Throughout history, people have spent a great deal of time pondering what the future holds. Scientific discovery and technological innovation – along with rebellious androids, zombies, flying cars, hover crafts, visiting aliens – have been consistently used as stereotypes that emerge in predictions for our imagined future. And while Hollywood was busy exploring dystopian scenarios of this near-future, architects were composing utopian images of an optimistic vision for cities.
Architects have built careers upon predicting what cities can potentially become – developing forms, functions, plans and visions of possibilities in the social, political, economic and cultural realms through architecture. In 1962, Mayor Robert Wagner of NYC predicted a culturally diverse, economically viable, global city for New York in 2012. In 1988, Los Angeles Times Magazine gave its 25-year forecast for Los Angeles in 2013, predicting what a life for a family would be like, filled with robots, electric cars, smart houses and an abundance of video-conferencing. Find out how their predictions fared after the break.
Harvard Graduate School of Design (GSD) recently held a lecture featuring performance artist Marina Abromović alongside OMA principle Shohei Shigematsu in the anticipation of the Marina Abromović Institute for the Preservation of Performing Art (MAI) 2014 opening. In the lecture, Shigematsu speaks about the process in which they transformed a former theater in Hudson, New York, into a structure that’s capable of assisting the institute’s mission to develop new kinds of performance, while functioning as a space for preserving and hosting historic performance pieces. Shigematsu references OMA’s history of designing spaces that combine architecture and art, such as the Quebec National Museum and a recent collaboration with Kanye West.
More on this discussion after the break…
On view now until April 13, is the Stamberg Aferiat + Associates designed exhibition for Frank Gehry prints and a sculpture for the Los Angeles-based artists’ workshop Gemini G.E.L. at Joni Moisant Weyl in New York City. The exhibition celebrates architecture, a more than ten-year collaboration with the renowned architect, and their one-year anniversary in a designed space by architects Peter Stamberg and Paul Aferiat. The exhibit features a newly editioned sculpture and an enlarging of Gehry’s Marques de Riscal Winery image. More images and description of the exhibition after the break.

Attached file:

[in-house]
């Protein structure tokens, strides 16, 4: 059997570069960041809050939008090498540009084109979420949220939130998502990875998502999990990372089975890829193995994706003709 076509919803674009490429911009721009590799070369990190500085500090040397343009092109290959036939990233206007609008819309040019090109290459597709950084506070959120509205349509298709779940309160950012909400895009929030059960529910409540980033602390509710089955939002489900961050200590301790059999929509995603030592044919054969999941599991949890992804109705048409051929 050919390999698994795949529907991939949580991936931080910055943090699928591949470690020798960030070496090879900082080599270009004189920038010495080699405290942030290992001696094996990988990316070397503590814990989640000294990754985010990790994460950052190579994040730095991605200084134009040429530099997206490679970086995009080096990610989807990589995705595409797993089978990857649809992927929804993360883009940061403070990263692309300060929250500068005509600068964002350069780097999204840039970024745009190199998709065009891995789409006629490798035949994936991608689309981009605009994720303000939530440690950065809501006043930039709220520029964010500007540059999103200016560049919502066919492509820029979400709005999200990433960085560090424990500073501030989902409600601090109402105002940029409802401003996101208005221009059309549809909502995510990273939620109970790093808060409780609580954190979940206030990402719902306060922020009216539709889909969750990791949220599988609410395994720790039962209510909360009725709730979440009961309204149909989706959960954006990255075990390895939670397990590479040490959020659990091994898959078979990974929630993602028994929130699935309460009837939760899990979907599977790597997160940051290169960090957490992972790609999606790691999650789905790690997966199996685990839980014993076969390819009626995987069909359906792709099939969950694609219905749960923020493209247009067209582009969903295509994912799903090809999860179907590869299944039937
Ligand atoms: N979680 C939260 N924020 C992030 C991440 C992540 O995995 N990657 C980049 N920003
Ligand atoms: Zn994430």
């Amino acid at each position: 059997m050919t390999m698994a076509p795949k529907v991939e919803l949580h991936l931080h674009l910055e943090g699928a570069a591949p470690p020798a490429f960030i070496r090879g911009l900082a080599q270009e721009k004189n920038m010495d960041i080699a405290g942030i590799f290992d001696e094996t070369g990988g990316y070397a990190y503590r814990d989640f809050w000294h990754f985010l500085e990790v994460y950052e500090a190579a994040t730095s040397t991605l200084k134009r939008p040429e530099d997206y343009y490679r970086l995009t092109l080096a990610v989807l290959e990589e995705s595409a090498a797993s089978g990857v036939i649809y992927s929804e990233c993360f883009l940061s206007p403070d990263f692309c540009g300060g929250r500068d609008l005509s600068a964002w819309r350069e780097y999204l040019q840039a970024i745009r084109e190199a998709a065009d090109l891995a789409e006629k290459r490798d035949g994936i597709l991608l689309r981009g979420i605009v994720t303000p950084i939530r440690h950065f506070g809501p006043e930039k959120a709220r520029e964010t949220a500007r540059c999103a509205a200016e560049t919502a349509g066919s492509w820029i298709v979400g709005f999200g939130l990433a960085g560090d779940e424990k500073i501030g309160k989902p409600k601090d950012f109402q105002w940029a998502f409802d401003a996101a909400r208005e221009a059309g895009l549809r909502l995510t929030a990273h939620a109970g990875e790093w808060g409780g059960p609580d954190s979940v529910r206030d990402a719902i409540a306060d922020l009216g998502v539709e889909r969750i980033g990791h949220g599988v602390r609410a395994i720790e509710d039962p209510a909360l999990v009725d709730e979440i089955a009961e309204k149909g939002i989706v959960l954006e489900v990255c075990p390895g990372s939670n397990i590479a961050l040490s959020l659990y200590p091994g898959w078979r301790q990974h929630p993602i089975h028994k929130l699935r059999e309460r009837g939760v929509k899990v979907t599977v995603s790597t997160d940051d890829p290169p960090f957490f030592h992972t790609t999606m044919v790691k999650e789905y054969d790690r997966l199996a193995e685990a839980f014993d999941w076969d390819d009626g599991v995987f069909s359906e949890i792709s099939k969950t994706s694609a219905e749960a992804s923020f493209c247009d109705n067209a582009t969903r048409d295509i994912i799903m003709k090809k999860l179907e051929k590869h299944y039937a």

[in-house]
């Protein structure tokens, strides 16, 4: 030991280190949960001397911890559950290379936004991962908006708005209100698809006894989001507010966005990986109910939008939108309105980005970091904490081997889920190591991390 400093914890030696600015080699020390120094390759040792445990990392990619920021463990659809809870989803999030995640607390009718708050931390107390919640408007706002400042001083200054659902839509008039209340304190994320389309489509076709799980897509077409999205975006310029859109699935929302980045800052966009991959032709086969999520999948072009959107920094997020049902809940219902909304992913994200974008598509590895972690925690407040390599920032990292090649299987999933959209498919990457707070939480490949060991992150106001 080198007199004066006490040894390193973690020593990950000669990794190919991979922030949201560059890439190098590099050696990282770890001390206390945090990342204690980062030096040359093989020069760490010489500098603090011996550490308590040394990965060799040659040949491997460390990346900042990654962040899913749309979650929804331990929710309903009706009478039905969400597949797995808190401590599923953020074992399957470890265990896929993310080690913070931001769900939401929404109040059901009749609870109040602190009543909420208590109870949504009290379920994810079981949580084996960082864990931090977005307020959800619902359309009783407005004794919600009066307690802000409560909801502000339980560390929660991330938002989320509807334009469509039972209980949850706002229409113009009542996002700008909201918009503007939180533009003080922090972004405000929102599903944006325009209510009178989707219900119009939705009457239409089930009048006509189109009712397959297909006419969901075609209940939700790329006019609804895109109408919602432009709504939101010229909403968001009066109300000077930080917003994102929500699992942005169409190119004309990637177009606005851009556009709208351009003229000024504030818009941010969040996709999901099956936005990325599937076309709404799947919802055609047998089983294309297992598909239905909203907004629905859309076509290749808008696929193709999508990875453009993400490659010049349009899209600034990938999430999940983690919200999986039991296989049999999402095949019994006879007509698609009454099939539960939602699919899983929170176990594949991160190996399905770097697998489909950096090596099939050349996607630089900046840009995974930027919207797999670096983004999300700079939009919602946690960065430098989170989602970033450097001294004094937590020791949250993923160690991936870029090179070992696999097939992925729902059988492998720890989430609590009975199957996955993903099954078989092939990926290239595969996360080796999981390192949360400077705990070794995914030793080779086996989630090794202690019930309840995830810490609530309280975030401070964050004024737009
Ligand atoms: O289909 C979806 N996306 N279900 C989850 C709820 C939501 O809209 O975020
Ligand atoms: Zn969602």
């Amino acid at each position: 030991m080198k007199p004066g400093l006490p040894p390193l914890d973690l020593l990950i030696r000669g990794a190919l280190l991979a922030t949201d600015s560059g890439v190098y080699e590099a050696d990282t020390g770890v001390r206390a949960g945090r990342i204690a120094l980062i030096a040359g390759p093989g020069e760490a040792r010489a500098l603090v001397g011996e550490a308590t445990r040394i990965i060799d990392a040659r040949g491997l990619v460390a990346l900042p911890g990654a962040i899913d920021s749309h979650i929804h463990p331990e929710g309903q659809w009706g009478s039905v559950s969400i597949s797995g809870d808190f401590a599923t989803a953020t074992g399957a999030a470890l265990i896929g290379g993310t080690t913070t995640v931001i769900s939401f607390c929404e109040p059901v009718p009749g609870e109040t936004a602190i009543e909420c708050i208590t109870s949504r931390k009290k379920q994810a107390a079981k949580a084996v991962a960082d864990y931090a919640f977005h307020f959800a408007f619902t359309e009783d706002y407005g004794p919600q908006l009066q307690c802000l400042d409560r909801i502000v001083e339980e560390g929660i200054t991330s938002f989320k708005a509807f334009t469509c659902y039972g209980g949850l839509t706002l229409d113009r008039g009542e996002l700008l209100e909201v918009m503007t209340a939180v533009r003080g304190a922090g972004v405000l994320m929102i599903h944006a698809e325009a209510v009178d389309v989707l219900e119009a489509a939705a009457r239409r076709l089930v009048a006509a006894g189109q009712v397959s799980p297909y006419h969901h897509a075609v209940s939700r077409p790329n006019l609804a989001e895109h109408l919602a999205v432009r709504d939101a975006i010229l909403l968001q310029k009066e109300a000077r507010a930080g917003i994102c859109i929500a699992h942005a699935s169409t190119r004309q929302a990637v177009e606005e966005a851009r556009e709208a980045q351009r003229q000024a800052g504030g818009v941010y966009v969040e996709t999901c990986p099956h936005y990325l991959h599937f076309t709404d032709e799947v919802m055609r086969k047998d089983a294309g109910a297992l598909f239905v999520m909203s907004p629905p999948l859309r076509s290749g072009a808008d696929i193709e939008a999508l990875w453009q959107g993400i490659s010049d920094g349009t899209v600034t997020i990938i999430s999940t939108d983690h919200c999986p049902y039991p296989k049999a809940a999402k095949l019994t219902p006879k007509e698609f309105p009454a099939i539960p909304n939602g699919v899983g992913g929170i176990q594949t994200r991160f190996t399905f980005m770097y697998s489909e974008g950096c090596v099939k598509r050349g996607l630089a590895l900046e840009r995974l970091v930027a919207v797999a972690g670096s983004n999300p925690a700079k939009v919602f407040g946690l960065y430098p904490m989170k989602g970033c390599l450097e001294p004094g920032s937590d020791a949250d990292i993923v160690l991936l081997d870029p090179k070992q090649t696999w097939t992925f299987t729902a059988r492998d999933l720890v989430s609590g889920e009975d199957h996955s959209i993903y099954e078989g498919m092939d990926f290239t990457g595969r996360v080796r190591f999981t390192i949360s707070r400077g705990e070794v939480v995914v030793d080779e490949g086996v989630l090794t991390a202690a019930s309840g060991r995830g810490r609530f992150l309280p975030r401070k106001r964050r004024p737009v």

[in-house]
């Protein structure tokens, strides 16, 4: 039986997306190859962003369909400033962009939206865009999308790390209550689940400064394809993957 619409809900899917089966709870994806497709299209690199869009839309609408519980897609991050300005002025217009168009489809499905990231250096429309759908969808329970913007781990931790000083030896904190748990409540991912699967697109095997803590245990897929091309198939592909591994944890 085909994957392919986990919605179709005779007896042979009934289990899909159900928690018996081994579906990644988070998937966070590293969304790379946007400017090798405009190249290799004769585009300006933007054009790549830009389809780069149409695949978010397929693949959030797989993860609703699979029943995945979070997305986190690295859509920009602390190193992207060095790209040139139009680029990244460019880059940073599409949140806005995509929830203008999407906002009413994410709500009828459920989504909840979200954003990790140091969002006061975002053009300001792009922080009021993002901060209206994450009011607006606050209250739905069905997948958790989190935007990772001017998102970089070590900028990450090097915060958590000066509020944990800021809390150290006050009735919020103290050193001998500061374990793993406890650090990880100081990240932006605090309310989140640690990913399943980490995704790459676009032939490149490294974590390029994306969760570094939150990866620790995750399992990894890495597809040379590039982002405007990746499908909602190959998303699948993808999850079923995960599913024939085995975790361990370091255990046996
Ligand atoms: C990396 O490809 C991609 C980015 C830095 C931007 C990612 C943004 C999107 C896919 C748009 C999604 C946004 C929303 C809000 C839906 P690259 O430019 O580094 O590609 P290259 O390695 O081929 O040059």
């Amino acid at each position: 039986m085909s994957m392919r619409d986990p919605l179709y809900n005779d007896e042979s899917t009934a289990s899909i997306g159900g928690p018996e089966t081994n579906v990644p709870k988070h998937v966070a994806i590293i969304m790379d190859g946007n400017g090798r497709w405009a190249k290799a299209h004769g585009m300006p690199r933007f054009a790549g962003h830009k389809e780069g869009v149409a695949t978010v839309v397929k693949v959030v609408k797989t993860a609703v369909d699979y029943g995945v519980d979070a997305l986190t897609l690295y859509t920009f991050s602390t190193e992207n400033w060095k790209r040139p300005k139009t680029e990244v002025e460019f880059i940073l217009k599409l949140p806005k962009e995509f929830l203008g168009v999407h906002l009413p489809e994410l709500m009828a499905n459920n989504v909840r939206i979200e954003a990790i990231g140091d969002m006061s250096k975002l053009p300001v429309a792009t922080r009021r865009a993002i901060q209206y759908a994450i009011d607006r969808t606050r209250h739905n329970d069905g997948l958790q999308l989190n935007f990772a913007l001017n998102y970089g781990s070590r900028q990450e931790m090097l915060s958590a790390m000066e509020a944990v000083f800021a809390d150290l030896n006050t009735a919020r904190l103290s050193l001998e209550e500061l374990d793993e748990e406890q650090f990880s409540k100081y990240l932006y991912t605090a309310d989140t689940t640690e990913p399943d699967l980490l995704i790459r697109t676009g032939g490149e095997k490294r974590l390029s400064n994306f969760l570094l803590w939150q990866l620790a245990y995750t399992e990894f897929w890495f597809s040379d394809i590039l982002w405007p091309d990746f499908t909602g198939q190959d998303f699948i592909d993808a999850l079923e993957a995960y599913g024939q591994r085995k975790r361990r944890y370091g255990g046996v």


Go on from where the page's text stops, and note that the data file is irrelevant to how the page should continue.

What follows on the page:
One friend said, “It looks a bit austere.” At first glance, it probably is. But like so many great minimal environments, it asks for patience and generosity. You give, and in turn it gives back.
This is also what the artists Mark Rothko, Richard Serra, Donald Judd, and, more recently, Olafur Eliasson ask. Trust them with your time and you may be rewarded with a small measure of serenity—perhaps even with the connection between art and the divine that Dominique de Menil was so focused on.
Designed by Louis Kahn, the Franklin D. Roosevelt Four Freedoms Park is an outdoor sanctuary at the southern tip of what is now called Roosevelt Island, created as a memorial to FDR. The park opened last fall. Kahn’s gift took 40 years to be realized, but it presents a path for human beings to treat each other to peace.
Continue reading after the break…
Last Summer, Two Trees bought the Domino Sugar Factory site in the Williamsburg neighborhood of Brooklyn to be developed into a new mix-use master plan. The previously proposed scheme by Rafael Viñoly Architects (seen here) consisted of four large towers along the East River water front, but the design was largely disliked by the community, and as a result Two Trees hired SHoP Architects along with James Corner Field Operations to have a go at the design. The result is a wildly different scheme, consisting of five towers with 60% more open space along the water front, 631,000 square feet of new office space (versus the previous 98,000 square feet), and over two-thousand new apartments. This marks a huge change for what could be considered as the most important waterfront real estate in Brooklyn, and potentially become the new image of Brooklyn for the whole world.